Originally Released: May 1, 1997
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The University of Maryland Medical Center is using a novel approach to solicit funds for a nationwide study of Celiac disease. Instead of holding dinners or galas, fundraising staff are tapping on computer keyboards and "surfing the net" to reach potential donors.
"We believe this is the first time the Internet has been used to launch a comprehensive fundraising drive for medical research," says Kirk Gardner, director of major gifts at the University of Maryland Medical Center. "We will continue surfing the Internet to solicit an estimated $600,000 to fund a national study on Celiac disease."
To begin this process, the funding requests have been posted on Web sites and servers that focus on Celiac disease and those that support people who have it. "In the first 24 hours, we raised over $1,200," Gardner says. The first posting was on April 15.
"This will give people who truly care about the disease a significant opportunity to make a difference," Gardner says. "This method presents another way for the Medical Center to tailor funding requests to specific groups. We believe finding donors along the information super-highway could become a model for other organizations searching for support as well," Gardner says.
Getting support for Celiac disease has been more difficult in the United States than in Europe, where the disease is known to be more widespread. About one in 300 people in some countries carry a genetic defect, putting them at risk of the disease. Until recently, the disease was considered rare in the United States. A new University of Maryland Medical Center study has found, however, that one in 250 people in the Baltimore metropolitan area carries the genetic defect for Celiac disease. Preliminary data from the study was published in the American Journal of Gastroenteroloy, May 1996.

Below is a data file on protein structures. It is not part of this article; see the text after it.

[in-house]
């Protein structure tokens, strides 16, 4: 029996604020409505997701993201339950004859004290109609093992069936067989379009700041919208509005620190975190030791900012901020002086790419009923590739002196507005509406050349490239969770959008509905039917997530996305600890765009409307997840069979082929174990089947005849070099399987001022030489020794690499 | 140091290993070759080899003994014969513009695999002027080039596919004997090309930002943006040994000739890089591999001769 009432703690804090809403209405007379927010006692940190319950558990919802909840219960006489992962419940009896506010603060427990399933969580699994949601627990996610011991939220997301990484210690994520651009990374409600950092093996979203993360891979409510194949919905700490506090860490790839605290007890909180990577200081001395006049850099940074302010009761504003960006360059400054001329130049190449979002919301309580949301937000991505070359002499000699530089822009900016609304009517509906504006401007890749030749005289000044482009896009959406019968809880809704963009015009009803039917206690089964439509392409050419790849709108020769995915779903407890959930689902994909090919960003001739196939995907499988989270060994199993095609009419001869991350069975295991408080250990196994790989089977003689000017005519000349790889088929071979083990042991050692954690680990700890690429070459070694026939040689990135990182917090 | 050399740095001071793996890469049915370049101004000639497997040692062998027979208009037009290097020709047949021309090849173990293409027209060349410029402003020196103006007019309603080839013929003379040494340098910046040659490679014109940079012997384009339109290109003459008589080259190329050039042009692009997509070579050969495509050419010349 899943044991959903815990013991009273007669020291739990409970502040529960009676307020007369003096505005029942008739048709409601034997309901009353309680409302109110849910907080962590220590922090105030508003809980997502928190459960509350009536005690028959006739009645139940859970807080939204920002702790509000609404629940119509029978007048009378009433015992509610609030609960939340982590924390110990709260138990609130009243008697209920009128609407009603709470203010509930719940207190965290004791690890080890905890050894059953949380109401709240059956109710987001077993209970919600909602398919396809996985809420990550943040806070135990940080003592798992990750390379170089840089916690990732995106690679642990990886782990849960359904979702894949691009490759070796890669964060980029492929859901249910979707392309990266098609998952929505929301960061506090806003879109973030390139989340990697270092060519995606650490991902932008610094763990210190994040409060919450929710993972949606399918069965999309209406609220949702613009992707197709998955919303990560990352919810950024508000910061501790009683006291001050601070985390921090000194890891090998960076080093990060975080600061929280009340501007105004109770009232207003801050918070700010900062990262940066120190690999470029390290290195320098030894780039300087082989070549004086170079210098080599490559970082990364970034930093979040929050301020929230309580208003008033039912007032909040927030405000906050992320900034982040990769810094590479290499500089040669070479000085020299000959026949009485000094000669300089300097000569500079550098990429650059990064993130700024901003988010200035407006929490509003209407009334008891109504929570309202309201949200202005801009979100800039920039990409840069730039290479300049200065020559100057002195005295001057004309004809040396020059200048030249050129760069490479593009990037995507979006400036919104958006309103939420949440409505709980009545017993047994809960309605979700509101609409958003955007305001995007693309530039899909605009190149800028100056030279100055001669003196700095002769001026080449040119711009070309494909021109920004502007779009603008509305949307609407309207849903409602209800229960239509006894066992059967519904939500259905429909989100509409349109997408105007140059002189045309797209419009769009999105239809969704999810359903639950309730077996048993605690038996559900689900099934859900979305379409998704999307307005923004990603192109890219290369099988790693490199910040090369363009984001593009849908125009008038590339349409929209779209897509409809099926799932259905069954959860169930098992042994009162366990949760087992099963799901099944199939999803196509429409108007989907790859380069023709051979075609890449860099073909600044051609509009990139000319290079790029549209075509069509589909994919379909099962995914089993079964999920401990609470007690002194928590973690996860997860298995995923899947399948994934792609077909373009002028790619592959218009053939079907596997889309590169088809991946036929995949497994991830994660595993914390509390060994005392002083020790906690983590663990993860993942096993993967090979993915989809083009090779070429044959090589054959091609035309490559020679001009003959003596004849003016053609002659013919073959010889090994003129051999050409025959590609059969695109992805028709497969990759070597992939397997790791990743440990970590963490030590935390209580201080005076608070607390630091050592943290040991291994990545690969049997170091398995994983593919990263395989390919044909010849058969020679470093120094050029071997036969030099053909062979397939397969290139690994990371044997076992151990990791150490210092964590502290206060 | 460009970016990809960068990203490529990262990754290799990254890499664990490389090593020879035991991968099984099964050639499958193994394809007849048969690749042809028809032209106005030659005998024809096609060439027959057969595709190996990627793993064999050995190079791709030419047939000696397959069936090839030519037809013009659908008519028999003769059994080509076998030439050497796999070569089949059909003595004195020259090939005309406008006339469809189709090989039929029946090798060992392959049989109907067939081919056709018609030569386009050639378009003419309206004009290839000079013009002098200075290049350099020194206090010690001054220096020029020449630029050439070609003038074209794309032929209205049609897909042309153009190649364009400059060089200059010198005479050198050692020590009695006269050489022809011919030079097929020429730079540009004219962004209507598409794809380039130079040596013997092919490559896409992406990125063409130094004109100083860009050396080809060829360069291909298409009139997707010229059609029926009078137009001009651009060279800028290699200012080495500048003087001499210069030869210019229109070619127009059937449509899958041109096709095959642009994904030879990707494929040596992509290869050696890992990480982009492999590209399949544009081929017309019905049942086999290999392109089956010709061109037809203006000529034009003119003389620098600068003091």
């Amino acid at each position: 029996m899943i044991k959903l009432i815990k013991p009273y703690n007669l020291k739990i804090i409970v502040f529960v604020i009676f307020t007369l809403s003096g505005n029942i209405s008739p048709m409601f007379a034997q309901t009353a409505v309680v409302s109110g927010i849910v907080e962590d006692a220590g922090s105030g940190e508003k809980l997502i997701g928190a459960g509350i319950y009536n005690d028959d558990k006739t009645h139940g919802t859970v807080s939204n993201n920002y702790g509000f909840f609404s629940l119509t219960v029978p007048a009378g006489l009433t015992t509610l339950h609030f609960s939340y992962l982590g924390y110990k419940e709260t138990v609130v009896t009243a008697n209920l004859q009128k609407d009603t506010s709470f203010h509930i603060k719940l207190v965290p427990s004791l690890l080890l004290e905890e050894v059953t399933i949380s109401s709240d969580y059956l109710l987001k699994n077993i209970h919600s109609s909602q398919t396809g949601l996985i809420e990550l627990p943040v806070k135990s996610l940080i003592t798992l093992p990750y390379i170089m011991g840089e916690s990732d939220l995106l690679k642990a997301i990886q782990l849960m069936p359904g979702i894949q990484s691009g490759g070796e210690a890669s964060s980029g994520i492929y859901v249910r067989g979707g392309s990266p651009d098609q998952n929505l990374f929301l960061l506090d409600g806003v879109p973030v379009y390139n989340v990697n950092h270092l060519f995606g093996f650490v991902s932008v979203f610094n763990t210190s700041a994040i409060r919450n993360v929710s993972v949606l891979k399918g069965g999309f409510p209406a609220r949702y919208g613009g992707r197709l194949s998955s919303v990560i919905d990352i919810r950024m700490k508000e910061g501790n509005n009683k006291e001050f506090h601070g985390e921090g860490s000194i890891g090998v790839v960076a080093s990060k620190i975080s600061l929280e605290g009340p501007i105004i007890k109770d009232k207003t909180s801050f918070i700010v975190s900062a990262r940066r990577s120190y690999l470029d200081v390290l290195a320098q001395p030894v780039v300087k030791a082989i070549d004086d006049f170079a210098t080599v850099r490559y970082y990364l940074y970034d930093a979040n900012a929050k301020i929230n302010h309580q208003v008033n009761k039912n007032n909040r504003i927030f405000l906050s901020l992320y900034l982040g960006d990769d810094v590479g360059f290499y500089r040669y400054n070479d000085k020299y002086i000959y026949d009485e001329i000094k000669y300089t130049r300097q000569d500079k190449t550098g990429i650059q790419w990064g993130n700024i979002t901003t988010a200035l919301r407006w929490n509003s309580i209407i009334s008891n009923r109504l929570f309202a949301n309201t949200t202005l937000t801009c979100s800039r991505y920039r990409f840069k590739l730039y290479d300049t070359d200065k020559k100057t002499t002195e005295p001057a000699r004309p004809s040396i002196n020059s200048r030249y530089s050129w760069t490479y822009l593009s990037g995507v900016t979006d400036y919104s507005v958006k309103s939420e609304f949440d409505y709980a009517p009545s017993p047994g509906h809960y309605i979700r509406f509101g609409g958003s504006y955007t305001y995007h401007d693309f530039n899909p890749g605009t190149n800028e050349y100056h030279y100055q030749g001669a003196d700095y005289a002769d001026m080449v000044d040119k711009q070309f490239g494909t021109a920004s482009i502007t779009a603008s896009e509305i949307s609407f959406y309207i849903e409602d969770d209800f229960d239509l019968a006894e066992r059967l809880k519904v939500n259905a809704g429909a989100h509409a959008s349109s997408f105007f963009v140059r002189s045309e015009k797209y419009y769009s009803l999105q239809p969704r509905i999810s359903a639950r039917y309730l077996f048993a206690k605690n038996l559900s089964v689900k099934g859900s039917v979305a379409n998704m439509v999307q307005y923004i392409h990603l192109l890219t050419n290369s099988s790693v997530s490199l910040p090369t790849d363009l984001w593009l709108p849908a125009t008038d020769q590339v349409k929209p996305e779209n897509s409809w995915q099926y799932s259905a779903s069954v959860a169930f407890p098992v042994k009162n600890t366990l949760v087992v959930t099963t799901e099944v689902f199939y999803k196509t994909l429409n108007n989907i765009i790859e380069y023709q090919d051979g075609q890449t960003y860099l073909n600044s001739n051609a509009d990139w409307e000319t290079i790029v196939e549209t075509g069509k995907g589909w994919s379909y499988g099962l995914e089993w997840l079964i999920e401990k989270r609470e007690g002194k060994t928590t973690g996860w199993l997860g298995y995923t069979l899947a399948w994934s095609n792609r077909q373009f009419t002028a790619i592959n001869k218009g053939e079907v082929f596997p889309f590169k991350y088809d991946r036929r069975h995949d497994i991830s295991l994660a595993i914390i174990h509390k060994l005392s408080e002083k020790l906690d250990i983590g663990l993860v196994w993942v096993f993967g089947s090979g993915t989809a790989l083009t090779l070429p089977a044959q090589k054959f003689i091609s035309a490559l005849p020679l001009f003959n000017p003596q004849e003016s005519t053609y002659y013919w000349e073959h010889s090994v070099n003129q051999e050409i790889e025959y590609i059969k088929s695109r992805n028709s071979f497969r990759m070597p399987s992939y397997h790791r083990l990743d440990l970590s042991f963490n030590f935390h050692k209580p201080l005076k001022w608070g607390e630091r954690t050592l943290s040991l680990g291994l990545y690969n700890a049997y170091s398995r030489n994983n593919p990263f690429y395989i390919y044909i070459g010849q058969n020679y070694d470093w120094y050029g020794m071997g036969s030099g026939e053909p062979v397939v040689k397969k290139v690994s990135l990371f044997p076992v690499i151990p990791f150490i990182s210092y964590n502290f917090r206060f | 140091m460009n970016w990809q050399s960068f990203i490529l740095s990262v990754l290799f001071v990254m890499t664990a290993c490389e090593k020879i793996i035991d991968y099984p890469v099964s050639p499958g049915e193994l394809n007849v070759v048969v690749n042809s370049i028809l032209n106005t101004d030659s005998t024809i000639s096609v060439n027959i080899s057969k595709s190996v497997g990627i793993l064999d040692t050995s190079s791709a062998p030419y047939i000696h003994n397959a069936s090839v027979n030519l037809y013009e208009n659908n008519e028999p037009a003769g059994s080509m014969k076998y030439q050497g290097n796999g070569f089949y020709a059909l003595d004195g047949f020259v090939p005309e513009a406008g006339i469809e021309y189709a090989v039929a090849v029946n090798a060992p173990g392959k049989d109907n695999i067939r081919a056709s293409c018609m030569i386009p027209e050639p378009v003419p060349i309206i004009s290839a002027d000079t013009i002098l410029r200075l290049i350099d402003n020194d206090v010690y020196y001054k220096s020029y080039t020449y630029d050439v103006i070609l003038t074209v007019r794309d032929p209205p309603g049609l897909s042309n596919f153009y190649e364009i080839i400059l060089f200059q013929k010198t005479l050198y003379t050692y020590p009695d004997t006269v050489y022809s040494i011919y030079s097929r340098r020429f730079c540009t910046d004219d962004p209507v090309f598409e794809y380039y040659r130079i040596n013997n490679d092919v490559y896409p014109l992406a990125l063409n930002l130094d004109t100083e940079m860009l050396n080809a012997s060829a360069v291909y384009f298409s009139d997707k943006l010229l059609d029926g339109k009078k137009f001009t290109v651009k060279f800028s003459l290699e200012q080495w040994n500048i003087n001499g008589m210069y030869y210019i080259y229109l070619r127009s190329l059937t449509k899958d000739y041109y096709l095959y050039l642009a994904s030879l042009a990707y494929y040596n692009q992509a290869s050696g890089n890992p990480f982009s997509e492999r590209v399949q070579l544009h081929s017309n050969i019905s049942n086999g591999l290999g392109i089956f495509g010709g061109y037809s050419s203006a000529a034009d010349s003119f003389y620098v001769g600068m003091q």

"This study, while preliminary, shows Celiac disease may be much more common in the United States than earlier thought," says Alessio Fasano, M.D., the principal investigator of the study. Dr. Fasano co-directs the Center for Celiac Research with Karoly Horvath, M.D., PhD, at the University of Maryland Medical Center. The Center has one of only five laboratories in the United States approved by the Food and Drug Administration (FDA) to screen for Celiac disease.
Celiac disease can be treated with a strict gluten-free diet, but its consequences can be devastating if undetected or untreated. It can lead to intestinal cancer and a host of other ailments including joint pain, unexplained anemia, skin lesions, short stature, irritability and seizures. Gluten is most commonly found in breads and other grain products. But people who suffer with celiac disease have to read food labels carefully, because gluten may be hidden in other products, such as in ketchup, beer, pasta, some medicines and even ice cream. Dr. Fasano says more research is needed to establish the prevalence of this disease. Plans are under-way for a national multi-center study in the U.S., if enough money can be raised to fund the study.
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